What is the value of marketing?

Marketing professionals are always under pressure to add value to an organisation’s brand or identity.  But what does adding value look like?  The answer is that the definition of value depends on the type of organisation and the developmental stage of that organisation.  If you are going to measure the success of your marketing activity on the addition of value, you need to define the measures of value to be used from the outset.

For many businesses the sole measure of marketing success is financial return on investment.  Such a measure is important but you should consider the wider aspects of value in measuring marketing success.  That could mean a wide range of results including increasing consumer advocacy, the expansion of your product or service range, increasing the number and types of distribution channel used by your organisation or even by changing your organisational structure.

In the latest edition of Catalyst, the Chartered Institute of Marketing’s quarterly magazine, several different organisations give examples of the value of marketing to their business:

  1. The first example is a small family business which makes curry sauces.  For years the owners of the company were wholly focused on getting their products into shops.  The focus was on the place and product elements of the marketing mix and other mix factors such as promotion, price, process and physical evidence were all but excluded.  In 2016, the firm’s proprietors decided to take a wider view of their marketing activities.  They wanted to develop a brand identity and grow beyond their existing distribution chain.  To develop the brand, they found they needed to tell their brand story more effectively and they needed to develop a consumer focus.  By analysing the response from their customers they found that their business was seen as a fun, family brand with a tasty product.  To engage with their consumers, the firm developed a range of promotional materials focused on their fun image.  They were also able to use the responses from their customer survey as evidence in achieving a distribution deal with a major supermarket chain.  For this business marketing success wasn’t just improved financial returns, it was a closer link to their customer base, increased distribution and the creation of a brand identity.
  2. The second example was a major arts and entertainment venue.  This venue contained museums, a theatre, retail units, bars and coffee shops.  Each of these activities were used by different customer segments. Each group of customers had different value expectations.  Using strategic marketing plans, the venue was able to develop distinct strategies for different groups of target customers.  The management of the venue had the perception that customers came to their venue to see a particular piece of art or a particular show.  Market research showed that there was a commonality between different customer segments, that they wanted to go out to the venue and have a good time.  Marketing value to this organisation was the development of closer ties to its varied customer base and the development of feedback systems to ensure that what was offered by the venue met the expectations of visitors.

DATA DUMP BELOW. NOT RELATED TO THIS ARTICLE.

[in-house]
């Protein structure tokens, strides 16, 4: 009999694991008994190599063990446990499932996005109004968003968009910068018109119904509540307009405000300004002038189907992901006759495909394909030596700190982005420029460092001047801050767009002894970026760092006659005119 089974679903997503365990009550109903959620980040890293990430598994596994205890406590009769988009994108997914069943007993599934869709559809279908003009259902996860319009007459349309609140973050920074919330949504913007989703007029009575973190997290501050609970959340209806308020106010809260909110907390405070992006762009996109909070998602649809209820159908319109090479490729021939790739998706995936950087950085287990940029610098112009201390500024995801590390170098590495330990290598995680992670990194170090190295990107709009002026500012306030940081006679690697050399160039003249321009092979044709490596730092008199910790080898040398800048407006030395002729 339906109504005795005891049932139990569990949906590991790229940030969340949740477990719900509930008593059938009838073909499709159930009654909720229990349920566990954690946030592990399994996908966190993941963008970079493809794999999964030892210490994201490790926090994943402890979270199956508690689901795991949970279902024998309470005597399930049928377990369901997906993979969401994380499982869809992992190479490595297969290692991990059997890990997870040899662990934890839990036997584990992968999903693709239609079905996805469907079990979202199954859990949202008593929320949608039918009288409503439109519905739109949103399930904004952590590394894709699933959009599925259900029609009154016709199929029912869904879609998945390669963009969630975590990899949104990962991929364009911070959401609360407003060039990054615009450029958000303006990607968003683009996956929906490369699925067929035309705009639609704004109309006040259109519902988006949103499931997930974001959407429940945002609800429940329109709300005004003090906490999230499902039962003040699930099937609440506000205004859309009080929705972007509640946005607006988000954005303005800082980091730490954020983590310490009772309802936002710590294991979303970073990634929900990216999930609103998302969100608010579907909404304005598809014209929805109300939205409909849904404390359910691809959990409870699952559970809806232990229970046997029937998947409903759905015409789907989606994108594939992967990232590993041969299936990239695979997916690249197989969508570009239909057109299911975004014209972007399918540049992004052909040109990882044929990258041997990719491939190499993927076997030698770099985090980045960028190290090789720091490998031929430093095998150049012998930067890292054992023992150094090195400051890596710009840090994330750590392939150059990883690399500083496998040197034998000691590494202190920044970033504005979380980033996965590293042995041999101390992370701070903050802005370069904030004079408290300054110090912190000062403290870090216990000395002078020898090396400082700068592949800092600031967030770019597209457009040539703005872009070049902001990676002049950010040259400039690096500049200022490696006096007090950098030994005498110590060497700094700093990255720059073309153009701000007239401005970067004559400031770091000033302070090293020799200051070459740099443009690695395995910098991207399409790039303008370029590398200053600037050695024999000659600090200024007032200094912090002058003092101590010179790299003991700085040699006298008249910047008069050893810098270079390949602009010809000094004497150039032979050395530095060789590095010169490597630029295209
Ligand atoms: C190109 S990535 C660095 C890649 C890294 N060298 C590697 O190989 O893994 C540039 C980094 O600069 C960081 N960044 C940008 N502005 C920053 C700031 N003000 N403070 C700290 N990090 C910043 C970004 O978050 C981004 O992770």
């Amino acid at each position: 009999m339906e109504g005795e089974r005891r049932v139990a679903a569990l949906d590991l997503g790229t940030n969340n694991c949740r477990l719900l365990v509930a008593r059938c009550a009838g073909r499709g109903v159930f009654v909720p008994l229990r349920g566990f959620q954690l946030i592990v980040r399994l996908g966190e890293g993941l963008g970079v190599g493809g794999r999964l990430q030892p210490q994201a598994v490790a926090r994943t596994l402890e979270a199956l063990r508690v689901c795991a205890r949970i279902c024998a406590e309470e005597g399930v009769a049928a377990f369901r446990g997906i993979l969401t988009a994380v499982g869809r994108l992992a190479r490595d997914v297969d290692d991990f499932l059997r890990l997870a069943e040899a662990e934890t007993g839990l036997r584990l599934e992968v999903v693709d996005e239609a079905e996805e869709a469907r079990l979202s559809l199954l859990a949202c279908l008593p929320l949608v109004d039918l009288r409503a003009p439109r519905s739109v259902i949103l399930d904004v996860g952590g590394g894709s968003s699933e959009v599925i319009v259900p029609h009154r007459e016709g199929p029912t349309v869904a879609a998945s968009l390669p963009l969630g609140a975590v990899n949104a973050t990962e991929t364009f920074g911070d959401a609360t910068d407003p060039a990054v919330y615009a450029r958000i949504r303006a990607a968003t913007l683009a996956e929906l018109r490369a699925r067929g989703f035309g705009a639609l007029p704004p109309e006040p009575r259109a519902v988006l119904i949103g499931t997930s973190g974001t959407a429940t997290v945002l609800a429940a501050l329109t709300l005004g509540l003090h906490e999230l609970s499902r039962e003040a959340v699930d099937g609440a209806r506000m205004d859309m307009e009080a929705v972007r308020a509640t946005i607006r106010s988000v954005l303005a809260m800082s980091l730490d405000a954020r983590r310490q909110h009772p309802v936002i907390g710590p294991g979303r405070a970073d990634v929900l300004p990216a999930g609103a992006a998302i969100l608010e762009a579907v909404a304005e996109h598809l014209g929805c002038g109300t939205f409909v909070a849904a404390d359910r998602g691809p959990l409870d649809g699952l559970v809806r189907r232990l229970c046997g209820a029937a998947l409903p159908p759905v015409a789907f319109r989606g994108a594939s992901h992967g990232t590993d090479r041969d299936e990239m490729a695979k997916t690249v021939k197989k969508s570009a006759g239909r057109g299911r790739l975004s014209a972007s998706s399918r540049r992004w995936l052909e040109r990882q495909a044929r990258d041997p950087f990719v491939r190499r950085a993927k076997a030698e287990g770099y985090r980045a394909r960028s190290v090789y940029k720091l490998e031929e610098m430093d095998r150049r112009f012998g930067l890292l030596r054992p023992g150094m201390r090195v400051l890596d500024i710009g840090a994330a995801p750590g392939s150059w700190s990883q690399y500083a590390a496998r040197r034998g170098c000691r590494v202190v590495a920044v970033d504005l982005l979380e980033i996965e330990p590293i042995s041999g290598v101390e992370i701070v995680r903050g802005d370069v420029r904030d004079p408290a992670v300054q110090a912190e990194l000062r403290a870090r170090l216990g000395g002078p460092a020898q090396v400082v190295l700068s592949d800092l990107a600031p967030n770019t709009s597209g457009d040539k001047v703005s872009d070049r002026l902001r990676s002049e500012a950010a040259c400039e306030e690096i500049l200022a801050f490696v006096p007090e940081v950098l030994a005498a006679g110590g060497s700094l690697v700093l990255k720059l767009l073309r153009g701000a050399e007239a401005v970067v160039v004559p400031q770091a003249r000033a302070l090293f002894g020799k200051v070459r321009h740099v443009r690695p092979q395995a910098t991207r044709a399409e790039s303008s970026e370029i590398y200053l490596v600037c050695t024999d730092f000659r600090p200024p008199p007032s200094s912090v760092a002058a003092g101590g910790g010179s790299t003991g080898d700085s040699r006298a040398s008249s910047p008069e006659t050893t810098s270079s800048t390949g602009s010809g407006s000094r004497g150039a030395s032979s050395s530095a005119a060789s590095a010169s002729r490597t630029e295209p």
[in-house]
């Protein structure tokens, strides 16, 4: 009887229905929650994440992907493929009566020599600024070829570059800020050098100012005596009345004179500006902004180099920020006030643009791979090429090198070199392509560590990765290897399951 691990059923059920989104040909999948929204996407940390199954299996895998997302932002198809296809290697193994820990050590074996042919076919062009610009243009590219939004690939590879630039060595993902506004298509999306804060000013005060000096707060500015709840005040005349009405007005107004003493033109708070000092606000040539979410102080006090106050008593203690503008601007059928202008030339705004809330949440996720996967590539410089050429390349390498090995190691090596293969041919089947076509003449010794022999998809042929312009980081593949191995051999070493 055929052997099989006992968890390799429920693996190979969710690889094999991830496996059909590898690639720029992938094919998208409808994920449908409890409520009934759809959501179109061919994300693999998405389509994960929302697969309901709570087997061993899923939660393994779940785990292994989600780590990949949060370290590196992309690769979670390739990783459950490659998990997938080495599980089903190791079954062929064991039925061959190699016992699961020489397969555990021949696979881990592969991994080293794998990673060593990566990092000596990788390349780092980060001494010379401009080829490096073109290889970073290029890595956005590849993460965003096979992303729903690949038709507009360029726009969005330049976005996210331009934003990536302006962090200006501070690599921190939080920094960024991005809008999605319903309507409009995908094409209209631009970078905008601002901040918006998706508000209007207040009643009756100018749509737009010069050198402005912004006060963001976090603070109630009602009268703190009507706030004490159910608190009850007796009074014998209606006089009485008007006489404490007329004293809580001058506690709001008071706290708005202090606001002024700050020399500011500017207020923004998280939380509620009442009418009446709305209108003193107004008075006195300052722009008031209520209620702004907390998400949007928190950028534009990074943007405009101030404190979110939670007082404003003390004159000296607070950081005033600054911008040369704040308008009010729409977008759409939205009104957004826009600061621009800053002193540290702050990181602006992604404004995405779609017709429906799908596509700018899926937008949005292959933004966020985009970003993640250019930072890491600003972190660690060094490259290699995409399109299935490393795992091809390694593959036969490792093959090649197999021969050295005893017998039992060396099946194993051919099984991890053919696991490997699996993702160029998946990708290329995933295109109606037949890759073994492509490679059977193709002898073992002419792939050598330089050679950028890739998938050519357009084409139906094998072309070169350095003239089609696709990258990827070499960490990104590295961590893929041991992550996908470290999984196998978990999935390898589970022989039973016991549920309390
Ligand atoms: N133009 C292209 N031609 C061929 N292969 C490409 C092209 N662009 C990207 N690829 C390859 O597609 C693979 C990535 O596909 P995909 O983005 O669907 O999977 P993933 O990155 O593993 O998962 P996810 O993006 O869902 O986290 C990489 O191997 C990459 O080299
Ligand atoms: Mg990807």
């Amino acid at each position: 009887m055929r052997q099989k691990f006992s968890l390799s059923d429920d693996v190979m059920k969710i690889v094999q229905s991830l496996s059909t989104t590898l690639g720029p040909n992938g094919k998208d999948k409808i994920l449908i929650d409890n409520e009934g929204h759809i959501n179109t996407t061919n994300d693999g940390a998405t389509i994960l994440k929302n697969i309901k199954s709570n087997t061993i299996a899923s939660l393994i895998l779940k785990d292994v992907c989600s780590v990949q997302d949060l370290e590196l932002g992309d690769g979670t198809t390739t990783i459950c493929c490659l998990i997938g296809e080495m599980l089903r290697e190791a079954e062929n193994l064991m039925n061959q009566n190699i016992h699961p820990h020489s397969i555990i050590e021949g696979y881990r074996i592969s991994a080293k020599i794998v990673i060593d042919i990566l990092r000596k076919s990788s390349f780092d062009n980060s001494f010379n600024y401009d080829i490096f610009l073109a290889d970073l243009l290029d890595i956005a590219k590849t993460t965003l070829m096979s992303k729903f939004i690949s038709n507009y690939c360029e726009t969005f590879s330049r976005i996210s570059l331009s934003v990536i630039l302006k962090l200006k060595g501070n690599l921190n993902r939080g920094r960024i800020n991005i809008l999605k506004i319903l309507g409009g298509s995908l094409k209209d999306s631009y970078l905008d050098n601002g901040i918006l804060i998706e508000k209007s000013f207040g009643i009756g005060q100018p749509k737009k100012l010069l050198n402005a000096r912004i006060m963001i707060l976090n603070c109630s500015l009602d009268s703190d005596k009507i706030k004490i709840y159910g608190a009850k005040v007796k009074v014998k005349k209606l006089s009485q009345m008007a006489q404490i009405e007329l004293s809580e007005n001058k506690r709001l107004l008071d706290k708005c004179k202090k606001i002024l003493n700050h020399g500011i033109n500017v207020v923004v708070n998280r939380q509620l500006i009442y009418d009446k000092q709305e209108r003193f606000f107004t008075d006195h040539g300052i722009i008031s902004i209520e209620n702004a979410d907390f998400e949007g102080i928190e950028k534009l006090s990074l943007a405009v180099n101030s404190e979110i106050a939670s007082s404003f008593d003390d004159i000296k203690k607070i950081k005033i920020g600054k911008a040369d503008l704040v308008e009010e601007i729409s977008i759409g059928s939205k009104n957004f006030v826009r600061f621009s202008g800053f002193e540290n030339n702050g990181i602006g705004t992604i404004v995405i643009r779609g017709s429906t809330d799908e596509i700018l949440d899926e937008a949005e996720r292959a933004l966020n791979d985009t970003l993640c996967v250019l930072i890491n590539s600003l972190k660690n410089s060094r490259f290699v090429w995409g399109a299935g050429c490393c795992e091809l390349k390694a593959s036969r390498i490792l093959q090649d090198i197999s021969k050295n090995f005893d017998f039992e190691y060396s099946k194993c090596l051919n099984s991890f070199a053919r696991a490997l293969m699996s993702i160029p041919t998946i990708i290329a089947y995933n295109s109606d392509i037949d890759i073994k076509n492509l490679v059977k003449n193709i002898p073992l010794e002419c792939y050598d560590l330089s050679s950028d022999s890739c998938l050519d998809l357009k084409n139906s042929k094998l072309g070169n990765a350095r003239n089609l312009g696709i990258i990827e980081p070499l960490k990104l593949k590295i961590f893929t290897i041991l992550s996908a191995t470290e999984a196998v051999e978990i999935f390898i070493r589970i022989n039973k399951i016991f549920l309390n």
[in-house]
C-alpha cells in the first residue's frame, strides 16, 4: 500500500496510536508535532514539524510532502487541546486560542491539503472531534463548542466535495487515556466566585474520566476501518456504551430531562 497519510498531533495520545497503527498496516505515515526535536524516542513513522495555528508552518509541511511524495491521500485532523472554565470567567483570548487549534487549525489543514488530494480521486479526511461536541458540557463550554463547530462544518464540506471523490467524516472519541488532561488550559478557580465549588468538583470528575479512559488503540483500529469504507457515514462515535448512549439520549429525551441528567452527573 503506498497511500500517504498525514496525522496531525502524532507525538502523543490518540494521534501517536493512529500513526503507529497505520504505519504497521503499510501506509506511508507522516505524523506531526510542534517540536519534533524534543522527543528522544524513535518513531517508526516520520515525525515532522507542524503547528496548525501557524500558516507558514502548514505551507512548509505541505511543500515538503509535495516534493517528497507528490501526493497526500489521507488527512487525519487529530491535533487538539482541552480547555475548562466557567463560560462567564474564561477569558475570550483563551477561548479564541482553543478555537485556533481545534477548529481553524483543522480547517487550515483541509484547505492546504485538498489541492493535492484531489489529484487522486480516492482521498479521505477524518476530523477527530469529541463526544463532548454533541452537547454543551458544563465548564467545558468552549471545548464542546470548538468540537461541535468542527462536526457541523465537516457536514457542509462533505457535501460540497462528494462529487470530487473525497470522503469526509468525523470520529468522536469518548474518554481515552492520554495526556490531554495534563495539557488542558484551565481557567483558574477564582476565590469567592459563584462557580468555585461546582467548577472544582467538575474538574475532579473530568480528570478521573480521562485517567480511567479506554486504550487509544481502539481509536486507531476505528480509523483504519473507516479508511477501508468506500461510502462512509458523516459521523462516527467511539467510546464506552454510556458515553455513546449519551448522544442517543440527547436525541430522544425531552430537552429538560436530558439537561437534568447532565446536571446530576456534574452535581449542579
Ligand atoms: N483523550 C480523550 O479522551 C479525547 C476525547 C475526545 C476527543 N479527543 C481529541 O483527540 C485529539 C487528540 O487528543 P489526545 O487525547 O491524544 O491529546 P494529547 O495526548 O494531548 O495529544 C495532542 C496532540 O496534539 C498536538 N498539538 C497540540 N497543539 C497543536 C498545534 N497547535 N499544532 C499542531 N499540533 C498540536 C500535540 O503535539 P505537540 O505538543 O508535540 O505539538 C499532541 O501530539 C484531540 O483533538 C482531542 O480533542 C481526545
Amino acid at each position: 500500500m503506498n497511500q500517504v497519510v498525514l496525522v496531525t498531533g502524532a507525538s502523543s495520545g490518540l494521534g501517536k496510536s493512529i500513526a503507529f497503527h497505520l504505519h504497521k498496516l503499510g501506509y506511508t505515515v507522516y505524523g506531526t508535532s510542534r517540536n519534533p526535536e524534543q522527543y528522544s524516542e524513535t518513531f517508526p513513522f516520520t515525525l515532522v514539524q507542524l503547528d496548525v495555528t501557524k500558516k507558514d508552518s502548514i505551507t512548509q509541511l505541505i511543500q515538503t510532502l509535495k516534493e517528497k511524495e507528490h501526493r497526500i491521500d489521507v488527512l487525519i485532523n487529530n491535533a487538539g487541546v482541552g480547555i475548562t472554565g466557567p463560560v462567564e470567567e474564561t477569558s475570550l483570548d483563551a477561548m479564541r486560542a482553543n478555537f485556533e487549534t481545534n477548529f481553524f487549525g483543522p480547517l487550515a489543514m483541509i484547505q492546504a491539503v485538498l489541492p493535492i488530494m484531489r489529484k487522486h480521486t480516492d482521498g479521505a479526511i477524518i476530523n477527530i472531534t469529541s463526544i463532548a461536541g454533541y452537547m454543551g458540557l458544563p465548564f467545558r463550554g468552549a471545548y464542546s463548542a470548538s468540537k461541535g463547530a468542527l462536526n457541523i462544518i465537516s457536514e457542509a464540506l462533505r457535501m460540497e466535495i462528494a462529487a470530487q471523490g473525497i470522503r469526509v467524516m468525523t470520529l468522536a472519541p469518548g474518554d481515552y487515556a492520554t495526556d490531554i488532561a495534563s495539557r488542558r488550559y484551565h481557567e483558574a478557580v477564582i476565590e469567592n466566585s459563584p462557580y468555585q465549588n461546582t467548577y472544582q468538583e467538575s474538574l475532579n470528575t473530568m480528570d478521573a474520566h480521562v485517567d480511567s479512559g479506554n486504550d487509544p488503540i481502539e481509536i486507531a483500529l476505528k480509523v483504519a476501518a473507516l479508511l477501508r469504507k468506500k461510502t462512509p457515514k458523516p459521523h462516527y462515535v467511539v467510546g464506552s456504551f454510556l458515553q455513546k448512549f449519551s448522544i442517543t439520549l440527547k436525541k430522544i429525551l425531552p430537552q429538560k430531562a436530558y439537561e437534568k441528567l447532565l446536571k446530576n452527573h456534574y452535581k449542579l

3. The third example given in Catalyst was a publisher of academic textbooks.  Marketing told this business that their client base differed from its consumer base.  The firm marketed its books to academics and saw itself as part of the academic community.  However, it was undergraduate students who were the consumers of its products and services.  The firm therefore had to produce texts which academics would refer as standard texts for their students but which also met the educational expectations of those students.  The organisation found that different marketing channels were appropriate for different academic sectors.  Marketing value to this business was the ability to widen their communications strategy and to match the communication expectations of different recipient segments.
  4. The final example is a firm which produces virtual reality software for industry.  for many years, this organisation saw its success as the success of its customers.  However, management realised that they were good at telling other people’s story and not their own.  By applying strategic marketing, the firm was able to redefine itself in the market.  It was able to focus on the critical parts of its business and to discount areas which were no longer relevant.  This led to a complete reorganisation of the business’s structure to better match its new priorities.

The above examples clearly show that marketing value and success are not simply a matter of financial return.  There are a wide range of non-financial measures which define marketing success.